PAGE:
The Chocolate Moose.

The sheer number of things my fellow humans had created, the gargantuan outpouring of effort, talent and hope that all of this represented, was just overwhelming. Not to mention the downright joyful disregard for dietary chic that produced the decadent array of food stands (57 varieties of food on a stick, and just about anything fried that you could dream of).

And all of this doesn’t even include the hundreds of creations that poured into the Elwell Family Food Center, which is where all the culinary competitions are held.

I staggered into Elwell after a couple of hours of taking in all the things I just told you about, only to find an equally  mind-blowing array of foodstuffs that had already won prizes in the previous week of the fair. Tiered cakes, humble fruit bars, cinnamon rolls and chocolate truffles shared glassed-in shelf space with sandwiches, rice dishes, pickles and sauerkraut. They were there with boastful ribbons for all to see, the triumphant representatives of their categories.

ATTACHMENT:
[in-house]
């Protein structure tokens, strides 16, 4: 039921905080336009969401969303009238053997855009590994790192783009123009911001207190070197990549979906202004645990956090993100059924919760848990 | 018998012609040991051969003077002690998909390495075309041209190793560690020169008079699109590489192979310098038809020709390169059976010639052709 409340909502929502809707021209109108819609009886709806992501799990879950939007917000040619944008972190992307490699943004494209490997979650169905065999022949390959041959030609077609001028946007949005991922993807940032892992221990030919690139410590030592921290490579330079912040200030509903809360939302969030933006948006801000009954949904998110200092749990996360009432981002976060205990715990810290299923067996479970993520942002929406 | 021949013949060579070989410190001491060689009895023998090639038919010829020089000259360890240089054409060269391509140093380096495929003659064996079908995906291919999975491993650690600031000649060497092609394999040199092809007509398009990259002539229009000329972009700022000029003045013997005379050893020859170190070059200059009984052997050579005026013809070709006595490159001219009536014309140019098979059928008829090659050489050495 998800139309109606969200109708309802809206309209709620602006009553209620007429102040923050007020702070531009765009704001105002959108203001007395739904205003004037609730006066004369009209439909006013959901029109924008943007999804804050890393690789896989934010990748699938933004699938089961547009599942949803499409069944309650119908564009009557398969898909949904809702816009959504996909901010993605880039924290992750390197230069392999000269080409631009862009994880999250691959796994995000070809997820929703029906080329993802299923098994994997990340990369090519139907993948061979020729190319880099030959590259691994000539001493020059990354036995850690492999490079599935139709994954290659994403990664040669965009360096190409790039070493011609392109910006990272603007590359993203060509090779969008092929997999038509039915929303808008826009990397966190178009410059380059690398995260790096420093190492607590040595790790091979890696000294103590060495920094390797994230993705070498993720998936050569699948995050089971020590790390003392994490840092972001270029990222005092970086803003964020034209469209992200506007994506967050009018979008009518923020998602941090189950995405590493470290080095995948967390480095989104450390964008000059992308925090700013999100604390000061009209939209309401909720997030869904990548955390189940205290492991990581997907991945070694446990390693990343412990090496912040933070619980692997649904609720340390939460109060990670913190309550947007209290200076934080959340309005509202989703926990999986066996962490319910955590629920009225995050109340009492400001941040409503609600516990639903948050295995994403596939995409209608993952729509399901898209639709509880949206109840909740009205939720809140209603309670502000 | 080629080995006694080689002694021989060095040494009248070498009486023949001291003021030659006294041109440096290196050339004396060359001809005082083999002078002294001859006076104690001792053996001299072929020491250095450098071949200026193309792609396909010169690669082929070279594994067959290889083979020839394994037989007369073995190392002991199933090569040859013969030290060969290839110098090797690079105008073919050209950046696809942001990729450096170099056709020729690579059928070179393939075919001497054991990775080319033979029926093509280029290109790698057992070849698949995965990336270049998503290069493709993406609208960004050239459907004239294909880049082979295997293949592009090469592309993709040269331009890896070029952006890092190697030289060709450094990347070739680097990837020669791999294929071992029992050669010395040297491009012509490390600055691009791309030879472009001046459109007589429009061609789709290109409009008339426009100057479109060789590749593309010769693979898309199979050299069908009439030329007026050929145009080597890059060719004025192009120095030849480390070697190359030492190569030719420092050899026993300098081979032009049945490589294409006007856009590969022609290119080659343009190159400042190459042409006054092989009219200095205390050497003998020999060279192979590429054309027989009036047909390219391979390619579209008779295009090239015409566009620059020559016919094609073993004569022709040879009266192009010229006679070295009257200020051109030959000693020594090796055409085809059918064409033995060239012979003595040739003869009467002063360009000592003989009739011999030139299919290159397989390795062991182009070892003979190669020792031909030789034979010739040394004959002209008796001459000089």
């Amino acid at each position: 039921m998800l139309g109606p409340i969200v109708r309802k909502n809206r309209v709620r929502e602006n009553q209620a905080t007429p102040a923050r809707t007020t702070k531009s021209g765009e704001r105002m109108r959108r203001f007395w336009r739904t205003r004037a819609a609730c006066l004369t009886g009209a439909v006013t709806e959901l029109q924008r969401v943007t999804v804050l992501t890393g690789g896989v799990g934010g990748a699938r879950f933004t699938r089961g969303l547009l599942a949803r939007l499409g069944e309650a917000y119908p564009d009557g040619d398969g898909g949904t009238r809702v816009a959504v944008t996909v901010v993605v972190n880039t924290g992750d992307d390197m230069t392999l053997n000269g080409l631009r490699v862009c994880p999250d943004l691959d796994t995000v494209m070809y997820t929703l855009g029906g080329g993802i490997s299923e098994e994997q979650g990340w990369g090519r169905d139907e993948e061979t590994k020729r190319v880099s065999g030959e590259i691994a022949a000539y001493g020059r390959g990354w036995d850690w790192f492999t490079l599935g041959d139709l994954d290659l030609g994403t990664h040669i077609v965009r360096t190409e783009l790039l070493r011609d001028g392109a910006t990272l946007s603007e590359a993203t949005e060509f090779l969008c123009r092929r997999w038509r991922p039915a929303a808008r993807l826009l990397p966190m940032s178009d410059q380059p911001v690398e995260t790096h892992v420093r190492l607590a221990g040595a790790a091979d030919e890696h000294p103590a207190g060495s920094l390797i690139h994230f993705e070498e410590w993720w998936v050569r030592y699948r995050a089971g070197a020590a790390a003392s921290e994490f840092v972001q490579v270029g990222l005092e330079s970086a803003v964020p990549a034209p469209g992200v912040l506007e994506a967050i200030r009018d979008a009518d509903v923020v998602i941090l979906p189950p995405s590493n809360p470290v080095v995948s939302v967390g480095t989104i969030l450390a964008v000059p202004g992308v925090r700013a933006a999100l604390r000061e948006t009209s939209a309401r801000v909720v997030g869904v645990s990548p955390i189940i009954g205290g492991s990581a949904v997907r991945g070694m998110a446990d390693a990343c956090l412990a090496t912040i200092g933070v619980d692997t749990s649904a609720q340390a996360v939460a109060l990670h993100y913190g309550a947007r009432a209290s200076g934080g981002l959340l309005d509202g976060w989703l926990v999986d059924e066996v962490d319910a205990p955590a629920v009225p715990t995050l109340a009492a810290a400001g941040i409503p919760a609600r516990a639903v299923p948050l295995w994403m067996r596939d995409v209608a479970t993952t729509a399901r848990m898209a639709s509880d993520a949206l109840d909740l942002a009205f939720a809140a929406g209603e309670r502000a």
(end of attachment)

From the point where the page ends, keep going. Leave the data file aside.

To give you a sense of the scale we’re talking about here, 893 classes of food were judged at the fair. I’m talking about 893 separate contests, each with its own numerous entries. There are contests for white bread, canned vegetables and dried meats. Contests for bread pudding, Jell-O salad and allspice-flavored ice cream; contests for brisket, goulash, deviled eggs and meatloaf. Thirty-five of the 893 categories were for sweet pies; that’s the narrow slice of the world I was there to sample.

And I hit the motherlode: the particular contest I got to judge included 25 of those 35 classes of pie. We were to award blue, red and white ribbons in each class (pumpkin, butterscotch, two-crust fruit, etc), and then one blue, one red and one white ribbon for the best overall pies in the competition.